Mellany Sanchez Is the New Yorker Who Has Your Back in Staying Safe
Practicing personal safety is an act of self-care.
Women living in the city face a different set of challenges, especially when walking home or taking the train late at night. Day in and day out, New York City women ward off creepy stares, unwanted conversations and unsolicited advice from strangers all over the city, using defense mechanisms that range from tactical to body language.
By the virtue of growing up in metropolitan life, some of us honed and perfected our tactics towards unwanted advances like a cold “don’t f*ck with me stare” or just removing yourself from situations. We’ve had our parents, older siblings or mentors instill healthy habits to keep us safe when we’re out. But street smarts aren’t something that are acquired overnight – they’re developed and strengthened over time and experience like a muscle. Ultimately, it isn’t as important as reminding ourselves that “stay safe” is a mantra to live by. After all, those who don’t have street smarts aren’t even aware they need it.
In New York, we’re lucky enough to have Mellany Sanchez, a native New Yorker and style director who decided to take the matter of safety into her own hands by creating a video that can be shared and applied to other cities around the world. She told us on the phone that it was a simple conversation with a friend while walking in Chinatown that inspired the PSA-style video, “Stay Safe.” Their conversation was centered on how said friend gets home at night in the Bronx, after performing shows in Brooklyn. It was through sharing and exchanging these stories that led her to begin documenting more conversations, compiling the tips, stories and tactics to pass down to others. Sanchez commented, “The only thing I was ever given or passed down was this incredible New York know-how and I was like, let me give this back.”
“Safety has been a conversation that has stuck with me my entire life,” she said. She recounted the numerous tips her mom armed her with while growing up in Brooklyn, like walking on the interior side of sidewalks and confronting the person who is making you feel uncomfortable directly. In “Stay Safe,” women share their tips, from carrying pepper spray to keeping keys between your knuckles to not letting people walk too close. It’s a constant reminder that the viewer shoulder be aware and critical of their surroundings.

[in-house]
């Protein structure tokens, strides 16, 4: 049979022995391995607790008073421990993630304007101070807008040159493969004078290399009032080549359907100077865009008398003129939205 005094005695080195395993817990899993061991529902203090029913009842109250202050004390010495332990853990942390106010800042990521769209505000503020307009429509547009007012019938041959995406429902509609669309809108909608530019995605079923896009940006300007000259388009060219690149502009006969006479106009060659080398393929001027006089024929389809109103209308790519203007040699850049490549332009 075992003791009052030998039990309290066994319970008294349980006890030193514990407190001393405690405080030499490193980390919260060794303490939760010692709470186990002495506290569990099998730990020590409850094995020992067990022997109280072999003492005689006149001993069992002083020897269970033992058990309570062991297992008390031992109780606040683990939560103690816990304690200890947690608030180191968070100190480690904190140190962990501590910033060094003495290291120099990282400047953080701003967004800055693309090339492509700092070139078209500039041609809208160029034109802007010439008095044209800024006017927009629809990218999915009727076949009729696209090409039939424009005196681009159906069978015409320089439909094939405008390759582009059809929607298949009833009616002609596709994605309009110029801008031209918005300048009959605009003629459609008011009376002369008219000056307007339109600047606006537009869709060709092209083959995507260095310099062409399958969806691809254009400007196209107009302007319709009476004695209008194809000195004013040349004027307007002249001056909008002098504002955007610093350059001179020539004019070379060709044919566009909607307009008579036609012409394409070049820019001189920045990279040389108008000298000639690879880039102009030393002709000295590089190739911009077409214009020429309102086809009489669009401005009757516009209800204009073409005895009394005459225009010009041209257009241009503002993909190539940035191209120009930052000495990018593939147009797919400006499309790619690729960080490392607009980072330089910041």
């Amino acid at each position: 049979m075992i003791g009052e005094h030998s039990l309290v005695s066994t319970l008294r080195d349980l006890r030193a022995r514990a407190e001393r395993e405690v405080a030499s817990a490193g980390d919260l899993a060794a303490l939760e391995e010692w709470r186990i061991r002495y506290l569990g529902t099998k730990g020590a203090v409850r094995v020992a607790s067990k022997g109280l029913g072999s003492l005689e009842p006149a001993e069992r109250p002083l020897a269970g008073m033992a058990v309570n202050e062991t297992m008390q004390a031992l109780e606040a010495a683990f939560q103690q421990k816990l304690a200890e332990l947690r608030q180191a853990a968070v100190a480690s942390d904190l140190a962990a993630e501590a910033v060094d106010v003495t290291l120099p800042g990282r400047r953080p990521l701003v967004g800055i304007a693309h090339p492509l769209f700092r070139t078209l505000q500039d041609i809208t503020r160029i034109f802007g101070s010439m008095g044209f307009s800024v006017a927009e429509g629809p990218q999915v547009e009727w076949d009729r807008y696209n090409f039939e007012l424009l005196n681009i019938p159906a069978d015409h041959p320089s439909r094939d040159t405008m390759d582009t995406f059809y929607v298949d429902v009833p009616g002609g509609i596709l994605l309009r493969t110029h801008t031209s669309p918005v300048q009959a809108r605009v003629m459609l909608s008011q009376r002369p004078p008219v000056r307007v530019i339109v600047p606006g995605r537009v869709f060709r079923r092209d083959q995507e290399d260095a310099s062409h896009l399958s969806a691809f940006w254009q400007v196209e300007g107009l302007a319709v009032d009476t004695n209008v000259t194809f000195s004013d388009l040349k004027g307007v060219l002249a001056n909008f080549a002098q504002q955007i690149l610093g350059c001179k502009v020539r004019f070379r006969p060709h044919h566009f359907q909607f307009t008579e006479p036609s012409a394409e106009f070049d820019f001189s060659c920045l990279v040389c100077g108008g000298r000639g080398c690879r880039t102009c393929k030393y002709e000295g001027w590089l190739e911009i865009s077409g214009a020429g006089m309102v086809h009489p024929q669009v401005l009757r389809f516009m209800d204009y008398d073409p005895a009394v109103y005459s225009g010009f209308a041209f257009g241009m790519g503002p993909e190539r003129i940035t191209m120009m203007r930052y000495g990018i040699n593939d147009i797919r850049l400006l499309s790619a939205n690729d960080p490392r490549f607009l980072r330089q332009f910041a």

“If someone is making you uncomfortable, just leave immediately. You don’t need to consider their feelings at all.”
What stuck out most was when Sanchez mused, ”It’s wild how so many people have told me that they stick it out in situations just because they didn’t want the other person to realize how uncomfortable I am.” Sanchez suggests, “if someone is making you uncomfortable, just leave immediately. You don’t need to consider their feelings at all.” Her piece is a standout in providing practical information, that might not be known on a wider level. It’s also a loving reminder that practicing personal safety is an act of self-care. Every aspect is detailed, from shooting in analog on a Sony Handycam to the music by ONYX Collective.
Towards the end of our conversation, Sanchez proudly said, “I have different bones in my body from growing up in New York.” With this statement, you could feel her immense sense of pride, love, and responsibility she felt for her city, to maintain it as a safe space that invites creatives from all over the world. “With this project I went with my gut,” and everything about the video tells us that her gut was right.